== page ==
NECEC/Avangrid also could argue that it has vested rights. It could say that it acquired all its permits before starting work in January, has already spent hundreds of millions of dollars in clearing, equipment and labor, and therefore has a legal right to continue. It could say it shouldn’t be subject to a law that requires the Legislature to approve “high-impact” transmission projects retroactive to 2020.

Project opponents, however, might counter that the ballot petition was submitted in September, before NECEC had all its permits. They could point out that Maine’s secretary of state announced last February that enough valid signatures were in hand to put the question on the November ballot.

They could say that NECEC also knew other legal challenges were underway. So, by continuing with construction, they could argue that NECEC was moving ahead with full knowledge that it was at risk of having the project halted.

Opponents also are sure to note that retroactive laws aren’t a new thing in Maine. They were used notably in the late 1980s in a vested rights case that involved zoning and residential construction on Portland’s working waterfront.


Q: If the initiative is defeated, what other weapons would opponents have to continue fighting the project?


A: Beyond the ballot question, opponents are engaged in a handful of legal and regulatory challenges. Certain rulings on any one of them could delay or even kill the project.

• In August, a Superior Court judge ruled that Maine’s Bureau of Public Lands failed to properly assess whether a one-mile lease across two publicly owned lots would cause a “substantial change” in use, as required by law. That compelled the DEP to consider whether it should suspend or revoke NECEC’s permit to build the transmission line. The agency held a hearing on Oct. 19, and the DEP commissioner is reviewing the case.

There’s no deadline for a decision. Both the bureau and NECEC have appealed the Superior Court ruling to the supreme court, but a decision may not come until June.

• Project opponents have been engaged for over a year in protracted regulatory fights over the DEP’s May 2020 approval of NECEC’s permit and a December 2020 project ownership transfer.

In a June 2020 appeal, the Natural Resources Council of Maine contended that only the citizen Board of Environmental Protection – not the DEP – has authority to make the final decision. A year later, the group appealed a minor revision in NECEC’s application involving wetlands, a move disputed by NECEC. These are technical, legal disputes that don’t get much public attention but still have some potential to trip up the project.

• The Army Corps of Engineers, a federal agency that gets involved in large wetland projects, is another potential avenue for opponents of the project. Roughly a year ago, the Appalachian Mountain Club, Natural Resources Council of Maine and Sierra Club Maine filed a lawsuit saying the Army Corps failed to rigorously assess the transmission corridor project’s environmental impact.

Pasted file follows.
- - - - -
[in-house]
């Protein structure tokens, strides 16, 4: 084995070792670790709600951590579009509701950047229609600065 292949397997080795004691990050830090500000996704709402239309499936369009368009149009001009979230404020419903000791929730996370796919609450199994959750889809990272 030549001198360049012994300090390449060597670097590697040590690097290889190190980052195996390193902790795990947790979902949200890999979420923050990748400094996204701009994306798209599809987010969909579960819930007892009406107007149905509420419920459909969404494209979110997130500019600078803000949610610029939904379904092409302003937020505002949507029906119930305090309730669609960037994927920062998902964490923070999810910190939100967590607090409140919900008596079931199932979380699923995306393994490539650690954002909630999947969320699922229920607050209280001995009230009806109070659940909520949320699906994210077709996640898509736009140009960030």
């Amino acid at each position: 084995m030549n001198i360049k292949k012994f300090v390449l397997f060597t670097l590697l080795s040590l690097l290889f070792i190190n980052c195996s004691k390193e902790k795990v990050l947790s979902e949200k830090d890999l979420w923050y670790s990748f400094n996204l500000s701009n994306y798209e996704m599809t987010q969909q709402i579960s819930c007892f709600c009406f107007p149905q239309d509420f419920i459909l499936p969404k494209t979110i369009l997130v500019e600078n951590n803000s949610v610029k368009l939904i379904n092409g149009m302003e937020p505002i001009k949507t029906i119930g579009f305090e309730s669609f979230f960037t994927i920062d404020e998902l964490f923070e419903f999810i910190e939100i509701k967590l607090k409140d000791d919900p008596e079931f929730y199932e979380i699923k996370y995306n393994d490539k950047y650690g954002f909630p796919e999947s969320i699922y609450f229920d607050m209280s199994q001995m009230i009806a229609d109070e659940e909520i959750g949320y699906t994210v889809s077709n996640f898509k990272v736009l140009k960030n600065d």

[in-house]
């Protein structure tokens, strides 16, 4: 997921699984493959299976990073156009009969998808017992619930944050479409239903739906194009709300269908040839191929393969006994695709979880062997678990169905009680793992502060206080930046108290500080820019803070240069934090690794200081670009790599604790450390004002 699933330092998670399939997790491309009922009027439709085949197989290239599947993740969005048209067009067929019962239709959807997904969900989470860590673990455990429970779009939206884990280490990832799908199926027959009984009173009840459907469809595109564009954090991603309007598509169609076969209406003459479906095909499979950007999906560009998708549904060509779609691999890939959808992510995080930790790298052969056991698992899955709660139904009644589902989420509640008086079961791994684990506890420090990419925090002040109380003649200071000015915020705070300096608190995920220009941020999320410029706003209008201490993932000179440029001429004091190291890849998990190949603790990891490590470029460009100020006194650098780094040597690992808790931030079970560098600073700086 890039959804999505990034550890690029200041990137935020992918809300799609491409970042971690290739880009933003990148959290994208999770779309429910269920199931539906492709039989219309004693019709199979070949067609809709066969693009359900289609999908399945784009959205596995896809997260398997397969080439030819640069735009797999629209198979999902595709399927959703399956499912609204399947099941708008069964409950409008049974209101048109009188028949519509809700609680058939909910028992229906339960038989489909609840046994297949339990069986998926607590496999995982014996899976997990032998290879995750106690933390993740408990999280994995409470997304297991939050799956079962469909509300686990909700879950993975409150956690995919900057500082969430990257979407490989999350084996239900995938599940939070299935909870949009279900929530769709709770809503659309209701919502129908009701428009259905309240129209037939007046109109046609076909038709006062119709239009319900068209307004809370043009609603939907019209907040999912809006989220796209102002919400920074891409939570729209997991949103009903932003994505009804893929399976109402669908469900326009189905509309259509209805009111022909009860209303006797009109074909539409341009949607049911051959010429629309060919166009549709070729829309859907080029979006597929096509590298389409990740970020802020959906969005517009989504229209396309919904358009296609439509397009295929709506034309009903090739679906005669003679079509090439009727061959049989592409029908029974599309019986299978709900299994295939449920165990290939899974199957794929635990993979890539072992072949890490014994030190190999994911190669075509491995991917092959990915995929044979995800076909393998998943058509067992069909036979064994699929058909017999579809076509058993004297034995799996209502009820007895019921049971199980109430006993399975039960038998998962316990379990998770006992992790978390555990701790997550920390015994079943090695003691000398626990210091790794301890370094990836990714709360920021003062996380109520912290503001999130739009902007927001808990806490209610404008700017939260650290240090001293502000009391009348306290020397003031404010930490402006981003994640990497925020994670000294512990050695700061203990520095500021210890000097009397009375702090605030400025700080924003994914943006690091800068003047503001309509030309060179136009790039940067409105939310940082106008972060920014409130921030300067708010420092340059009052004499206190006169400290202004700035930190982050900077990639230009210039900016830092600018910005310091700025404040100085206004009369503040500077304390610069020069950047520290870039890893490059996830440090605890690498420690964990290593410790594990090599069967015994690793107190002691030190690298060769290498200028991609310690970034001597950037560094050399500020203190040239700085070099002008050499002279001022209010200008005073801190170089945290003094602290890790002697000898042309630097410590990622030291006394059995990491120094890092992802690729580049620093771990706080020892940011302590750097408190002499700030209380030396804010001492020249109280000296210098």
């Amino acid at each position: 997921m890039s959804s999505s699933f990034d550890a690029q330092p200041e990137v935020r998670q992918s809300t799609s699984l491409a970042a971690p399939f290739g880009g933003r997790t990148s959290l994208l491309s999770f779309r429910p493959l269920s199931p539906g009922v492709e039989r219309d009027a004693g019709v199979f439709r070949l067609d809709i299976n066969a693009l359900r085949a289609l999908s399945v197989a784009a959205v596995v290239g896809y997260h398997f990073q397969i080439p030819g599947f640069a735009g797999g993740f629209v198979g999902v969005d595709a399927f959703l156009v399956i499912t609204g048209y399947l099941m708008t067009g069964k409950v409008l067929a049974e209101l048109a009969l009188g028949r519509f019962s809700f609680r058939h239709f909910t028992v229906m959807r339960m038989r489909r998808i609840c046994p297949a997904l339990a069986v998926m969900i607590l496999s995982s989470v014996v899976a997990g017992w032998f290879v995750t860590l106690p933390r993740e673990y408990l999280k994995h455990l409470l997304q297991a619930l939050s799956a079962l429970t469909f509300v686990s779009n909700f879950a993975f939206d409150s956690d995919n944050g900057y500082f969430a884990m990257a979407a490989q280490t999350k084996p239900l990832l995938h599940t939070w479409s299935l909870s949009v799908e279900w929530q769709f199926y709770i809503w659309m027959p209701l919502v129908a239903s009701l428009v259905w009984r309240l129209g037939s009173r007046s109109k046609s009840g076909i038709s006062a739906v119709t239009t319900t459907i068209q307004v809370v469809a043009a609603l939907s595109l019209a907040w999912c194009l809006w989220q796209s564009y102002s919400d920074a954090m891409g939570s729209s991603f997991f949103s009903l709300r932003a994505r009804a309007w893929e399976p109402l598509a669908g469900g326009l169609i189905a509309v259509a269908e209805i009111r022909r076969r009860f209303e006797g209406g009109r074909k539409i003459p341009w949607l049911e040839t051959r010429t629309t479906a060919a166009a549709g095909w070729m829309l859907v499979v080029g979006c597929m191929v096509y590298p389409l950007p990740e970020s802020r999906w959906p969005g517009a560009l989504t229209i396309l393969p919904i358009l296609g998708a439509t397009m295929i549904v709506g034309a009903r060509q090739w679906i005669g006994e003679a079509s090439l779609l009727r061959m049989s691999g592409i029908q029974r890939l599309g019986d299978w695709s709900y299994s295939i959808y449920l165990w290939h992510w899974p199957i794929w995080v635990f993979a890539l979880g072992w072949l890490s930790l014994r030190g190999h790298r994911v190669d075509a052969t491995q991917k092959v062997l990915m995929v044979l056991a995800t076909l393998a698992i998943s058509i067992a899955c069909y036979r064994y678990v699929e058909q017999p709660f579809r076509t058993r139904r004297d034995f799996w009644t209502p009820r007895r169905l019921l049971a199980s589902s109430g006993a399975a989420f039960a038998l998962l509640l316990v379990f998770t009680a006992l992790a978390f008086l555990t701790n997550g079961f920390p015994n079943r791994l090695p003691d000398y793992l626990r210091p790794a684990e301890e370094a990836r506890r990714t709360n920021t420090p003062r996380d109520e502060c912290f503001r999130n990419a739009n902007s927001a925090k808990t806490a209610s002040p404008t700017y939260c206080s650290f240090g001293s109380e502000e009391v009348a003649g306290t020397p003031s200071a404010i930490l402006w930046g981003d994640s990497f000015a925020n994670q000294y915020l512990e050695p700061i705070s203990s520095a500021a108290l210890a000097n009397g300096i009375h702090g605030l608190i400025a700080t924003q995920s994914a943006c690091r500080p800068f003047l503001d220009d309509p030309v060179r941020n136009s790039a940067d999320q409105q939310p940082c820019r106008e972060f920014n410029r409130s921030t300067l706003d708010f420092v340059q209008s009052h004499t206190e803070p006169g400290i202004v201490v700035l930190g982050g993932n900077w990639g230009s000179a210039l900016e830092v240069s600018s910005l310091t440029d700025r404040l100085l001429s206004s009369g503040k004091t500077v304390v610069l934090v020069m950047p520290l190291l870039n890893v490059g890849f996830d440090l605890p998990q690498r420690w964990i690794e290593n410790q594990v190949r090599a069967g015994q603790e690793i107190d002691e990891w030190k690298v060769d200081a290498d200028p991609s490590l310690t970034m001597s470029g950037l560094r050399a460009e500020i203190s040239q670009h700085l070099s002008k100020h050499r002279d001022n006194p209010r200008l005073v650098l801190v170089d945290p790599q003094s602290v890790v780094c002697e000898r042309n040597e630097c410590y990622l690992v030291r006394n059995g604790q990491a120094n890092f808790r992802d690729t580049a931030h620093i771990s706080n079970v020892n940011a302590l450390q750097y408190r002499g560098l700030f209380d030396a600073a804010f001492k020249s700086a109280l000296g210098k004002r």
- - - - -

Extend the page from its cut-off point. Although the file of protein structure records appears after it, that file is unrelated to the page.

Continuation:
The groups said the Army Corps should have studied and prepared an “environmental impact statement,” which is more rigorous and covers a broader range of issues than the “environmental assessment” that was performed on the Maine project.

Notably, these challenges could be “curable,” in legal parlance. NECEC might be able to clear up the lease dispute, for instance, if the Bureau of Public Lands belatedly can conduct a proper review or if the line can be drilled under the public lots, as NECEC has suggested as a possibility. Or the Army Corps could conduct a fuller environmental review. But options such as these would take time, be subject to additional public input and face inevitable legal challenges.

Q: Could project opponents in the Legislature take some action?

A: Yes. Bills that either died in session or failed to move ahead after the ballot question took center stage could be revived. One example is a resolve aimed at studying whether the NECEC project would actually reduce greenhouse gas emissions. Another bill, which served as a basis for the ballot question, would require legislative approval of certain transmission lines on public lands and in the Upper Kennebec region.

Q: Could legal action in Canada affect the project’s outcome?

A: It’s not likely. To connect with the U.S. grid, NECEC energy supplier Hydro-Quebec needs to build the 62-mile Appalaches-Maine Interconnection, roughly from Thetford Mines, Quebec, to the Maine border. The project was approved in May by the Commission of the Canada Energy Regulator.

The project is opposed by indigenous people in Canada. In July, five First Nations tribes threatened to sue the Quebec government and provincially owned Hydro-Quebec if the project wasn’t suspended, but that action is pending.

Last October, the Innu Nation of Labrador filed a $4 billion claim against Hydro-Quebec. That suit attracted a lot of attention, but it isn’t over the NECEC line or even the dams in Quebec. It seeks compensation for taking and flooding tribal land in 1969 to build the massive Churchill Falls dam in Labrador, which also supplies power to Hydro-Quebec.